A Few Words on Bob Dylan March 12, 2009

Filed under: Bob Dylan,lists,Rants and Raves — yourbirdcansing88 @ 4:05 PM
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The "unwashed phenomenon" himself, in 1966.

The "unwashed phenomenon" himself, in 1966.

I think before I post anything else, I should say something about Bob Dylan.  Bob Dylan’s name will probably come up more frequently in my posts than anyone else’s, and there’s a very good reason for this.  Bob Dylan is, quite simply, the greatest singer/songwriter that popular music has ever known.  Yes, I know his voice is anything but conventionally beautiful.  I know he was never an extraordinary instrumentalist (although his backing bands over the years have consisted of quite a few).  I know his lyrics can be indecipherable, or just plain weird.  And yes, I’m well aware that he did that  Victoria’s Secret commercial.  But none of those things matter to me.  If anything, Dylan’s imperfection and lack of convention are what make him the one-of-a-kind artist that he is.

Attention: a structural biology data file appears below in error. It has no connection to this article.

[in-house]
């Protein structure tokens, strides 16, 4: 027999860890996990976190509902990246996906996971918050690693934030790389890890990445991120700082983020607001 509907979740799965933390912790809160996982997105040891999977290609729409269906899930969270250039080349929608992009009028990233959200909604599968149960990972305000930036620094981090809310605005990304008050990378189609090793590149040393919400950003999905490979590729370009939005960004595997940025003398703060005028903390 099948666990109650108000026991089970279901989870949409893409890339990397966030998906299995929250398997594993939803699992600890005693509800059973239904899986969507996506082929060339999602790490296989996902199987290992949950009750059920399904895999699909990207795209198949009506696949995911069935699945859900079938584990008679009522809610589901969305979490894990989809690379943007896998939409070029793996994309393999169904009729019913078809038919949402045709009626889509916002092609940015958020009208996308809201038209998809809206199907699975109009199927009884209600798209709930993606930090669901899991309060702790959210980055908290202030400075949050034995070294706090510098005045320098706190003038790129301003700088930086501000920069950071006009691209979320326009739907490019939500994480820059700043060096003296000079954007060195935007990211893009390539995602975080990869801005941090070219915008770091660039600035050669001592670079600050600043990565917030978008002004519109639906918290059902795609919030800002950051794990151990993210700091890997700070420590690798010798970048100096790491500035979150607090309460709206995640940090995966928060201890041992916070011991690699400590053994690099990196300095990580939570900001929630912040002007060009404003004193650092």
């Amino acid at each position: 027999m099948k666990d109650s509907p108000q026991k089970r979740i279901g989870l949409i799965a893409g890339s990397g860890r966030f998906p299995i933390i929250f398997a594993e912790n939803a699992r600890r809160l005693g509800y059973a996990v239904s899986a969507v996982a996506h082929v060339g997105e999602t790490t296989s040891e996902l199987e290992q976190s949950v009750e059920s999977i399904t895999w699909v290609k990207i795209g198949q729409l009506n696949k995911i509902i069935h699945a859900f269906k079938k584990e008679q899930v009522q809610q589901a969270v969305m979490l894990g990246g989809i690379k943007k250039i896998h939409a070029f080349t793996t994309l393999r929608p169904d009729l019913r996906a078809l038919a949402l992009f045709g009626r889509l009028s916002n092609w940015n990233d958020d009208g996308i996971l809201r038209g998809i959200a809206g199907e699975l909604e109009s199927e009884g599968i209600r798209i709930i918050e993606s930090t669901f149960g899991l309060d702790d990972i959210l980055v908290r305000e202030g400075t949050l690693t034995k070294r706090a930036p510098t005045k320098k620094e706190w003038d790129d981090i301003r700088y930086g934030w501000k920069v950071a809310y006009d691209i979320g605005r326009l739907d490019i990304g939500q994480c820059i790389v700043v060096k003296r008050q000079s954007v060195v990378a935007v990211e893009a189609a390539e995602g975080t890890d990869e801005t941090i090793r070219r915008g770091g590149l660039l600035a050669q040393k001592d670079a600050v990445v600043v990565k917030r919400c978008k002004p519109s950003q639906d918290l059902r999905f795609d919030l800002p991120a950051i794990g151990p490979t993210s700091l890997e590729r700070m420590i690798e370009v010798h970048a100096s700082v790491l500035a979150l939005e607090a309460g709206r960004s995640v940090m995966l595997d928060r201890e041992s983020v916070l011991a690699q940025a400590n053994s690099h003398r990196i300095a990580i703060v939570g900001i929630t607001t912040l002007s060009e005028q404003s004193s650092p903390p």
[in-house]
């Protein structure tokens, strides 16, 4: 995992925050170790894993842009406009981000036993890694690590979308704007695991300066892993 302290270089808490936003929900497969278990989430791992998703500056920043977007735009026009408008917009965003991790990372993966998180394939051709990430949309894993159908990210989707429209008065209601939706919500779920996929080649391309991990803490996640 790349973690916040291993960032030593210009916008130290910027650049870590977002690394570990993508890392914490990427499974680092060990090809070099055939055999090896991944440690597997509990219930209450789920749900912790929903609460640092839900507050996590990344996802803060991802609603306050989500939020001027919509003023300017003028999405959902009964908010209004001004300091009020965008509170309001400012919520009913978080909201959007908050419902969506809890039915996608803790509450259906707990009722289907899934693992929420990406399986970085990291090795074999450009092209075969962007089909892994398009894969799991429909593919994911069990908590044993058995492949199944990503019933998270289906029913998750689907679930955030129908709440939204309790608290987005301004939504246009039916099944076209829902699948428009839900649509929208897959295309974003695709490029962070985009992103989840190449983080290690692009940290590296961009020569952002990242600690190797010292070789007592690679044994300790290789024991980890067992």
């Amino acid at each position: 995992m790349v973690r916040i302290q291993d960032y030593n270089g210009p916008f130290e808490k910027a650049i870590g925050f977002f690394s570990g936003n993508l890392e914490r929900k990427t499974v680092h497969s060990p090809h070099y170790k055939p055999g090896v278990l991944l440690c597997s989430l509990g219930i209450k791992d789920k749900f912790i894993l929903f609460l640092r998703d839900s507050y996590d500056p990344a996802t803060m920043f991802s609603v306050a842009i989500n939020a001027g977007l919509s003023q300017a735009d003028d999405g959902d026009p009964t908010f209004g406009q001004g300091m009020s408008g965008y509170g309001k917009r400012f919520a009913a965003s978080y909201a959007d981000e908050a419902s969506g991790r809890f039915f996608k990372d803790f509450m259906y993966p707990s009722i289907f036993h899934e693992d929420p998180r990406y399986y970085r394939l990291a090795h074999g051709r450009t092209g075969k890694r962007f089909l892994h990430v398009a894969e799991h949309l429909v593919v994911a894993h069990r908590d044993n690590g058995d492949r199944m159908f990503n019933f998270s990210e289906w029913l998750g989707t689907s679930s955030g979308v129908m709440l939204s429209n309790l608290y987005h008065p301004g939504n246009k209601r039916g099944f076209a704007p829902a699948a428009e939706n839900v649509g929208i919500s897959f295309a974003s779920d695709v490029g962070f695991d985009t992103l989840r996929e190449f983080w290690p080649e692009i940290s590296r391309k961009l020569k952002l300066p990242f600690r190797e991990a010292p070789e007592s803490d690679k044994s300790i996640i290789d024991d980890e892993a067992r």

Dylan is an acquired taste for some, mostly because of his voice.  For those who’ve never heard Dylan sing, I can best describe his voice using any combination of the following adjectives:  “raspy”, “gravelly”, “rough”, “nasal”, even “whiny”.  I know many people who think Dylan is a lyrical genius, but prefer to hear other people cover his music because they can’t stand his voice.  For me, his voice was never a problem, because I started listening to him when I was about ten or eleven years old, back before I even knew or cared what a “good voice” was.  Furthermore, I find that Dylan’s voice complements his songs like no other voice could.  Especially in Dylan’s earlier songs, such as “Blowin’ in the Wind” and “A Hard Rain’s A-Gonna Fall”, in which he sang of suffering, his weathered-sounding voice could convince his listeners that he’d been through all that suffering, despite the reality that he was just a kid in his early twenties from a comfortable middle-class background.